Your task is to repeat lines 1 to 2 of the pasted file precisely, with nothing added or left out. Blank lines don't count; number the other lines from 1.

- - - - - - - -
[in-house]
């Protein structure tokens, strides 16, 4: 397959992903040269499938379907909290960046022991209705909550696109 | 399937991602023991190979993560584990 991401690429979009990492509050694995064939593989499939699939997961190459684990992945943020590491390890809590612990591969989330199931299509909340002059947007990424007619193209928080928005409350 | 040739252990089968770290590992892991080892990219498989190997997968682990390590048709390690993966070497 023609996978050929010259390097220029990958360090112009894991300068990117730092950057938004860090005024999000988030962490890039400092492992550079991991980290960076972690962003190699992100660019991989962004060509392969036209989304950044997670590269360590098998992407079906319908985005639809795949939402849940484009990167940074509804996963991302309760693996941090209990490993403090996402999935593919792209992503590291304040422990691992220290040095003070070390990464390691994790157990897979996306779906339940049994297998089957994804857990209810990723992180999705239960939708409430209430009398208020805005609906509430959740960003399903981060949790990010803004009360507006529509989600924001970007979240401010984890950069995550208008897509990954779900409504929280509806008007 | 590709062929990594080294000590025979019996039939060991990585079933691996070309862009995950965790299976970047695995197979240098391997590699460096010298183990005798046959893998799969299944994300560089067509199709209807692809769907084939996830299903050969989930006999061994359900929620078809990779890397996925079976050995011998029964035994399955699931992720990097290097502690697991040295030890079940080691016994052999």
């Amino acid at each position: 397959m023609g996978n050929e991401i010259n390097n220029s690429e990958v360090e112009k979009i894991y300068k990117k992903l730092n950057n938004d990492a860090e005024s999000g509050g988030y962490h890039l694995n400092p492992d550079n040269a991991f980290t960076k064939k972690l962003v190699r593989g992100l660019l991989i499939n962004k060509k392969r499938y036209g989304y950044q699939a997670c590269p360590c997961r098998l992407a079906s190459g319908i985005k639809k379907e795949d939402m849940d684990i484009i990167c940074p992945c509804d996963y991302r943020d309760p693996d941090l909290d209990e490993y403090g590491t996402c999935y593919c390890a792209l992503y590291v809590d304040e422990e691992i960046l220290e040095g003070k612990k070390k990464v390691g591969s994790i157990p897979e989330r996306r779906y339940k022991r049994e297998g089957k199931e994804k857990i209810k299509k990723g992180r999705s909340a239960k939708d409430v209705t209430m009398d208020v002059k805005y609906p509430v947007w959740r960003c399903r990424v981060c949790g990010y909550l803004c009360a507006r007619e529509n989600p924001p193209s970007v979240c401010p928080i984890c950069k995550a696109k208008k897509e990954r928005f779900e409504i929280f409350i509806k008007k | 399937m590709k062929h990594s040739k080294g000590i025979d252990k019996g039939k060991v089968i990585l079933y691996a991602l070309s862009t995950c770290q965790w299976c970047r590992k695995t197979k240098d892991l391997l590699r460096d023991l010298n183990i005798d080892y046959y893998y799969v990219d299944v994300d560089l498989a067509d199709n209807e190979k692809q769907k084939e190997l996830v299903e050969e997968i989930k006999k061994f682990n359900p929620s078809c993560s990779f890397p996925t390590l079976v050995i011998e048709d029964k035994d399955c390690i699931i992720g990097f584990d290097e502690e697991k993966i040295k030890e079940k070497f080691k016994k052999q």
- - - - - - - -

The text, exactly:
[in-house]
């Protein structure tokens, strides 16, 4: 397959992903040269499938379907909290960046022991209705909550696109 | 399937991602023991190979993560584990 991401690429979009990492509050694995064939593989499939699939997961190459684990992945943020590491390890809590612990591969989330199931299509909340002059947007990424007619193209928080928005409350 | 040739252990089968770290590992892991080892990219498989190997997968682990390590048709390690993966070497 023609996978050929010259390097220029990958360090112009894991300068990117730092950057938004860090005024999000988030962490890039400092492992550079991991980290960076972690962003190699992100660019991989962004060509392969036209989304950044997670590269360590098998992407079906319908985005639809795949939402849940484009990167940074509804996963991302309760693996941090209990490993403090996402999935593919792209992503590291304040422990691992220290040095003070070390990464390691994790157990897979996306779906339940049994297998089957994804857990209810990723992180999705239960939708409430209430009398208020805005609906509430959740960003399903981060949790990010803004009360507006529509989600924001970007979240401010984890950069995550208008897509990954779900409504929280509806008007 | 590709062929990594080294000590025979019996039939060991990585079933691996070309862009995950965790299976970047695995197979240098391997590699460096010298183990005798046959893998799969299944994300560089067509199709209807692809769907084939996830299903050969989930006999061994359900929620078809990779890397996925079976050995011998029964035994399955699931992720990097290097502690697991040295030890079940080691016994052999």